Change-Making & Writing: Seth Speaks (on The Tim Ferriss Show), 3 of 3

“There’s nothing wrong with being a wandering generality instead of a meaningful specific. But don’t expect to make the change you seek to make if that’s what you do.”—Seth Godin

How easy is it to fall into “wandering generality” mode? Say yes to something that’s not your core mission, and you’re lost. In his conversation with Tim Ferriss, Seth Godin notes that “most people play the cards they got instead of moving to a different table with different cards.” (25:00) We all have the power to move to a different table, change the game, but so few of us do.

Godin identifies two types of entrepreneurs: Those who get up in the morning and ask “whose needs am I satisfying today?” and those who focus on changing people. The businesses that change people are the ones that get remembered. (46:00). His advice to job-seekers: Ask “Is there an entity that won’t be able to live with out you?” and if the answer is no, start your own. “If you wait for someone to pick you, you will be consistently undervalued. (1:37:00)

Writing
Tim Ferriss asks about his writing process, Godin responds with the story of Stephen King’s pencil. (35:17). It’s one of those meaningless distractions we create for ourselves—thinking if I knew the equipment Stephen King used, I could write as well as he does. Godin points out that “ritual is a way to hide” and the only way to become a better writer is to “write poorly. Write until it’s not bad anymore.” (37:00) Godin calls blogging daily “one of my top five career decisions” because “it’s a practice that leaves a trail. (31:00). In fact, he thinks everyone should blog daily. (1:01:00)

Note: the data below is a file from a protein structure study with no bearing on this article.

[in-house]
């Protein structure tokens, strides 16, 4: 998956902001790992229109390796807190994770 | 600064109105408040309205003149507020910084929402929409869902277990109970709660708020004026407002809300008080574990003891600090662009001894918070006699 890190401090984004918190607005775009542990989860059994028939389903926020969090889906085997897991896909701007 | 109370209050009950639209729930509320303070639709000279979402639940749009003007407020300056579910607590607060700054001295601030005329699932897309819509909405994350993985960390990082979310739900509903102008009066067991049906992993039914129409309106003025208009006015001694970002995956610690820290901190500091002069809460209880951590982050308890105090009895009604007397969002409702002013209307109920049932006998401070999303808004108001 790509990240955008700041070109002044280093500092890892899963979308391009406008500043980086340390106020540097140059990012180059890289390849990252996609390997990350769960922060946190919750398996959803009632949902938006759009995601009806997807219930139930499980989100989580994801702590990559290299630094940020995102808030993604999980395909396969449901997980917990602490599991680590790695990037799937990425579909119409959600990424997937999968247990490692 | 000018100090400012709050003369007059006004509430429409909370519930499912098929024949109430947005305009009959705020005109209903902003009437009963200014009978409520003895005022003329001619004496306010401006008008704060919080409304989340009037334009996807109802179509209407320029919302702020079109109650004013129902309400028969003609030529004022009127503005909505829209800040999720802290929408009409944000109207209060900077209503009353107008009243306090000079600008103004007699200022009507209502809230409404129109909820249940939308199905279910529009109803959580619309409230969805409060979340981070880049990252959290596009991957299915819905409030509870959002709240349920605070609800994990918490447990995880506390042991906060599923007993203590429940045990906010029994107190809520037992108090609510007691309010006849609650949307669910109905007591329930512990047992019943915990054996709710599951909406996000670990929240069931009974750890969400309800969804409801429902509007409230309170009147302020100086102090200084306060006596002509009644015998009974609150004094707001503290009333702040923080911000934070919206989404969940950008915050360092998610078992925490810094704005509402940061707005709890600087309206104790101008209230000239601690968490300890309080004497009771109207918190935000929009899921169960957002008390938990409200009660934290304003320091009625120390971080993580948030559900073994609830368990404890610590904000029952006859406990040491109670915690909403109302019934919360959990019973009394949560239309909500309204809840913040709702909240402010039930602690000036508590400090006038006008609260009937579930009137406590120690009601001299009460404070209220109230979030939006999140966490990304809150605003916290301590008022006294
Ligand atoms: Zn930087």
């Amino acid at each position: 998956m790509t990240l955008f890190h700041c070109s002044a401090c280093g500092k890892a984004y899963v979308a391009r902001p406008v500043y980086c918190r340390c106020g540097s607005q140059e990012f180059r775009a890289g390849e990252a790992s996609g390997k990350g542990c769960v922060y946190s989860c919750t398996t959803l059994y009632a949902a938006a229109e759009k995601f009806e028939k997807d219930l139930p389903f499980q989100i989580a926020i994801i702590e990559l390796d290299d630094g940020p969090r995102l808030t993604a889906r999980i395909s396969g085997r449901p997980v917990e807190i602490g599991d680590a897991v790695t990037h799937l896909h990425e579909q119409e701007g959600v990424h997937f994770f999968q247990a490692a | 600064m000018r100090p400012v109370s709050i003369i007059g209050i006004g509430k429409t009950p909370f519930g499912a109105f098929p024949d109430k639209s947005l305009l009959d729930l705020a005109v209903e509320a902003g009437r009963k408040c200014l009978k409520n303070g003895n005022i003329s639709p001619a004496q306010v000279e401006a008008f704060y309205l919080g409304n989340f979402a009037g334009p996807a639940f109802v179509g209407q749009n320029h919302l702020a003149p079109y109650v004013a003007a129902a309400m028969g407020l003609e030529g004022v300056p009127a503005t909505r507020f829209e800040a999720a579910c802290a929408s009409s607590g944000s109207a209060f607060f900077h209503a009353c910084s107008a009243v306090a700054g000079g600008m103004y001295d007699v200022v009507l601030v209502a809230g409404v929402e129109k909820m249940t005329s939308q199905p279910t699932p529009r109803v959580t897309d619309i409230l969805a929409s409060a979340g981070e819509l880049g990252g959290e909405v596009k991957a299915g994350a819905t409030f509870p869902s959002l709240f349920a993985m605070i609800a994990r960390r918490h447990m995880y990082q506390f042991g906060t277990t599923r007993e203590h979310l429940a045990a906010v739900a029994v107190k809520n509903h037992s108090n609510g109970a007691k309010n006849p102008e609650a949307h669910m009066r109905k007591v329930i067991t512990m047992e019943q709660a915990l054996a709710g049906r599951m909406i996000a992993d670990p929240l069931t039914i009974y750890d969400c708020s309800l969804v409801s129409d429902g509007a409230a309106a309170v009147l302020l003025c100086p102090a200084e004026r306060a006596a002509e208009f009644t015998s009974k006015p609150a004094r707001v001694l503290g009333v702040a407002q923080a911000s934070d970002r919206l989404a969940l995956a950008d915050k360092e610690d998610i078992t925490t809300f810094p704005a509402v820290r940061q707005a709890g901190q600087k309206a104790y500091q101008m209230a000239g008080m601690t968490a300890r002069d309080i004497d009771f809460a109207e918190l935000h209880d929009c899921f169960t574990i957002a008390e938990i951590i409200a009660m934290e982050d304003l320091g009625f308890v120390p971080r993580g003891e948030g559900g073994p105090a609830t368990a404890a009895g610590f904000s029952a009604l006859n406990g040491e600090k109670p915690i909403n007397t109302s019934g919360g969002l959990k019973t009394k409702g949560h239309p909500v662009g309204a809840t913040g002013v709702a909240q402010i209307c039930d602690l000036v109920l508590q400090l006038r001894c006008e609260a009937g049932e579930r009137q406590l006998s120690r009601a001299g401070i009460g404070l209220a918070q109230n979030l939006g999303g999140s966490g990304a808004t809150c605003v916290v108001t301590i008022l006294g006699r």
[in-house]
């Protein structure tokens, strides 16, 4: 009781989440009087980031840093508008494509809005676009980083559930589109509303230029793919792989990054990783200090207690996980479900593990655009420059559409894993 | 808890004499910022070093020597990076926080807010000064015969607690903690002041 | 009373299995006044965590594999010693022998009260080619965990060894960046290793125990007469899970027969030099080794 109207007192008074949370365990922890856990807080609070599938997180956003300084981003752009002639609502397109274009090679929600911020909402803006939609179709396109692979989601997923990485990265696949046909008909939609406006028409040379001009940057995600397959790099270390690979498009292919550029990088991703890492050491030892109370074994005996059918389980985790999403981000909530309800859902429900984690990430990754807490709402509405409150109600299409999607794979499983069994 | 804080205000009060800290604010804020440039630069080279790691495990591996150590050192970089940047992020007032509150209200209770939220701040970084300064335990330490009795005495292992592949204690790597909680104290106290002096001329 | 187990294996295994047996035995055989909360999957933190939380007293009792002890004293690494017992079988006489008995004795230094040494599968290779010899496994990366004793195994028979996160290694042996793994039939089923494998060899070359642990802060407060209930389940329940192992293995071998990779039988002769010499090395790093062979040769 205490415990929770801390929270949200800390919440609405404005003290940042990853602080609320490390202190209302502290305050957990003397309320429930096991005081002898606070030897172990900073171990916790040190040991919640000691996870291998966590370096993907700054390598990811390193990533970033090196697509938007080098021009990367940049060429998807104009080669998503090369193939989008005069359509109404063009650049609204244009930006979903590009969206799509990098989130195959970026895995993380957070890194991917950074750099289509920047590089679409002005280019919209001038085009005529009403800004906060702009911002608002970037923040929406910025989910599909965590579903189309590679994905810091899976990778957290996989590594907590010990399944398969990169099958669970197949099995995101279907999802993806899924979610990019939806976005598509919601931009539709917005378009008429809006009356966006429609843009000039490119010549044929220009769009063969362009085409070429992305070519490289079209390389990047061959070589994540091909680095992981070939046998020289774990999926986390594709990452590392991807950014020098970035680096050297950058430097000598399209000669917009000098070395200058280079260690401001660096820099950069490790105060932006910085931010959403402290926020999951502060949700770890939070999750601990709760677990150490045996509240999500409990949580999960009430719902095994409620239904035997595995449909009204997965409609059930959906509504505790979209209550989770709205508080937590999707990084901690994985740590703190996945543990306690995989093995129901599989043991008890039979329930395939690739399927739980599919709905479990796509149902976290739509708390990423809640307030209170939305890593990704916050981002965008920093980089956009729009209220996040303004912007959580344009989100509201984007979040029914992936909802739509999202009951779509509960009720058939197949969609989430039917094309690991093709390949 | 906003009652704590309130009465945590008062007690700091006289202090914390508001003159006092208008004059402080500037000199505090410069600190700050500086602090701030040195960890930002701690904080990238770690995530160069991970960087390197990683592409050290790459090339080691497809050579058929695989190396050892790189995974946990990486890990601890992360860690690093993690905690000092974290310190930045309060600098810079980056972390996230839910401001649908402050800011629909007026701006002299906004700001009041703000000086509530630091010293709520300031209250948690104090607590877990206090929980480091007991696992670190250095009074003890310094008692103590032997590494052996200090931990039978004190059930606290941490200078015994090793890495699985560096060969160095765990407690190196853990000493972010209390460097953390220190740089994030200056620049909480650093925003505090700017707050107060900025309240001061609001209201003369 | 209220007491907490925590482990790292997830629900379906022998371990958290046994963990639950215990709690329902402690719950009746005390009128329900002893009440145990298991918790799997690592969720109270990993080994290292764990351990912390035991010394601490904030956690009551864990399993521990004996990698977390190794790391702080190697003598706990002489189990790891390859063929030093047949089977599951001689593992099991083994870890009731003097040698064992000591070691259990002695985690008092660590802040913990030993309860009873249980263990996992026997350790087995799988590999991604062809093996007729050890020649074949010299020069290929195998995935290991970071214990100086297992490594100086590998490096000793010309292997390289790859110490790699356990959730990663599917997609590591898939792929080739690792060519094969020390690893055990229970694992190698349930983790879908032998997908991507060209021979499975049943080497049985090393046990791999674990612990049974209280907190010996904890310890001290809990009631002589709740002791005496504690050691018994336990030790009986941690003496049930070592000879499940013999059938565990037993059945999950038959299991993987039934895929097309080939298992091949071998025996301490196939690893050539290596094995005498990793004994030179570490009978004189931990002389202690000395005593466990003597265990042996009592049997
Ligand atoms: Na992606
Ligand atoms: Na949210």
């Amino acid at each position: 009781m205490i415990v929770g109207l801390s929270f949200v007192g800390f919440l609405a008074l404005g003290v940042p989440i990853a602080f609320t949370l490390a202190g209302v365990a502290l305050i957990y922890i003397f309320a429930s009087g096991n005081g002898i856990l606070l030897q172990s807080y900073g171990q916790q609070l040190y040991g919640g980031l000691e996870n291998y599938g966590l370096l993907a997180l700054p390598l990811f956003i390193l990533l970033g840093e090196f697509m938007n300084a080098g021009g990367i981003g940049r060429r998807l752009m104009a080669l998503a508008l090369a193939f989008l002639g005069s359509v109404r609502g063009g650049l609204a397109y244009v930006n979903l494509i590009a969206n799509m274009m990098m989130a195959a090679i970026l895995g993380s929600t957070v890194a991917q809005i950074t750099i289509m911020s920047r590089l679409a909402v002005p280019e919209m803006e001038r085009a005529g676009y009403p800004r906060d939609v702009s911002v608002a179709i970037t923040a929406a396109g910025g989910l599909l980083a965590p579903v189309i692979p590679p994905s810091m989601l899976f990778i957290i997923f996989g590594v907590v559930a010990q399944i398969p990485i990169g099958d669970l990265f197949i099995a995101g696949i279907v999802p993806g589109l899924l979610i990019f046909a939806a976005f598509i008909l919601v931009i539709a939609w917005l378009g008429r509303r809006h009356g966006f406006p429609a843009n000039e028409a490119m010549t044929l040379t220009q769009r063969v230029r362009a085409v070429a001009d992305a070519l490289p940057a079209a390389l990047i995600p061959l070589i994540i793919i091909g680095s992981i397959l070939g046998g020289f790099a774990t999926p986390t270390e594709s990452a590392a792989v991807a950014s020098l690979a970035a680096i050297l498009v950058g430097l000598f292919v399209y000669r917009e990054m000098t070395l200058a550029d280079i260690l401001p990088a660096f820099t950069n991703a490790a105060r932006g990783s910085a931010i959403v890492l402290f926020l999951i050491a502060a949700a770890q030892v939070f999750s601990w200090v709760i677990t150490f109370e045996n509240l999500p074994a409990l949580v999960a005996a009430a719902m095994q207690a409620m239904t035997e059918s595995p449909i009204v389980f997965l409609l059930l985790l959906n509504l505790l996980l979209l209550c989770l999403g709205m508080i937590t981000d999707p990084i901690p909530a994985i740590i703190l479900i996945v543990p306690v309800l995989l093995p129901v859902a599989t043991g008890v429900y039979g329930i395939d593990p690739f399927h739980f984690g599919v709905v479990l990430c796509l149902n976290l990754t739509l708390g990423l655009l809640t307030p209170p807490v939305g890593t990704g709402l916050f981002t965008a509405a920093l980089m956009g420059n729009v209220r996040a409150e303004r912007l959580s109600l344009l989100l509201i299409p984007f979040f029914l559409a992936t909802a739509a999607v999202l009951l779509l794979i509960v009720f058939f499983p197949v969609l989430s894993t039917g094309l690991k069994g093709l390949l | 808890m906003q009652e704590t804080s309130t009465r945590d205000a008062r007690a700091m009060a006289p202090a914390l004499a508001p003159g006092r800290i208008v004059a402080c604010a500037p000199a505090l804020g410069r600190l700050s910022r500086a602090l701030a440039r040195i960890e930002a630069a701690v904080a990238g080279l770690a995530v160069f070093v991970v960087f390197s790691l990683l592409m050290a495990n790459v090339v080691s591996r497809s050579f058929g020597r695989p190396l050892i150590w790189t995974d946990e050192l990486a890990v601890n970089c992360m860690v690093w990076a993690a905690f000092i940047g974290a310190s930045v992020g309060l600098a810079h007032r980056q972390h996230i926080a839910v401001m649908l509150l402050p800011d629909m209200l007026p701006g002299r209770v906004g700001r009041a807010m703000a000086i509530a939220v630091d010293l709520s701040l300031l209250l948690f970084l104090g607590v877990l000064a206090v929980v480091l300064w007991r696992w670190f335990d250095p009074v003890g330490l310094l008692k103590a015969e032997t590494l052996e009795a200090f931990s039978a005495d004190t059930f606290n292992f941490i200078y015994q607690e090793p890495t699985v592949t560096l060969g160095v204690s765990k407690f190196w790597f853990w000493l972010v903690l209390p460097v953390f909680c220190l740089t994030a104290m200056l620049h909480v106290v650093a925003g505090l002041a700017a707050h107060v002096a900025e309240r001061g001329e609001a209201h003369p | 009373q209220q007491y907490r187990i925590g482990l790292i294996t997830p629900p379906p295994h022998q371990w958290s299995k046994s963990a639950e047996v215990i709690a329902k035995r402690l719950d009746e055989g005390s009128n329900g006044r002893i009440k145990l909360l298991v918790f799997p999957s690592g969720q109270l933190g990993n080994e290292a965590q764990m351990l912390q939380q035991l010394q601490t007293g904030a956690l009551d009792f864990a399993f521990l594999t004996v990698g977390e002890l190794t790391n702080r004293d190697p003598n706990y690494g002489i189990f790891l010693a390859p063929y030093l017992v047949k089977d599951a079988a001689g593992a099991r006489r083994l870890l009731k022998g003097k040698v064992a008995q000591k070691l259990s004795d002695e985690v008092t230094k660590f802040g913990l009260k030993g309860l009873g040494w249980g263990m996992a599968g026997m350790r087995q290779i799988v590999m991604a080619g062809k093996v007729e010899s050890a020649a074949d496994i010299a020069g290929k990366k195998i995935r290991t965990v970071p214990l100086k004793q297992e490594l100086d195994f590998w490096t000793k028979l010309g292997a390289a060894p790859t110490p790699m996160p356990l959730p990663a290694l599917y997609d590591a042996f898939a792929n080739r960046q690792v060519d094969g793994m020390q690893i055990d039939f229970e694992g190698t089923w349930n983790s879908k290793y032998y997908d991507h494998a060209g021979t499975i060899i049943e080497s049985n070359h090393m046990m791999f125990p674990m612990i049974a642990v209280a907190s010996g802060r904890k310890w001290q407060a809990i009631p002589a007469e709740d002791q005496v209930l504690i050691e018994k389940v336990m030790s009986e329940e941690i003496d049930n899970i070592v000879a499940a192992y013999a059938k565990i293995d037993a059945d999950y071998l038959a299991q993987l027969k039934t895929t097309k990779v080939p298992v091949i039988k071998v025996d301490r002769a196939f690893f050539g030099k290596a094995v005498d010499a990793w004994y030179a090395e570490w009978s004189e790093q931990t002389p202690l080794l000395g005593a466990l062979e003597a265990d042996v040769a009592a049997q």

The podcast wraps up with Godin’s advice in an imaginary commencement speech: “You are more powerful than you think you are. Act accordingly.” (1:54:20) I love that quotation so much, I created a poster of it for my office. Happy to share it with you, just click here.

And don’t miss part 1 on Failing and Creating and part 2 on Not Writing.

Home-Building, Pueblo-Style

A musician friend of mine gave me a few chapters from The Dance of Life by Edward T. Hall, a study of how rhythms shape our individual lives and the way we interact with other people. It’s intriguing enough that I’ll be reading the rest of the book, once I get my hands on it.

Anyway, just came across this passage that resonated with me and thought I’d share. Discussing the different rhythms of Anglo-European American culture and Native American culture, Hall points out that before Anglo-Europeans build a house, they buy the land and secure the financing. Pueblo Indians, he says, do the same things but have one more precondition:

“Before a shovel of earth can be turned, all the right thoughts must be present. The Pueblos believe that thoughts have a life of their own and that these live thoughts are an integral part of any man-made structure and will remain with that structure forever. Thoughts are as essential an ingredient as mortar and bricks.”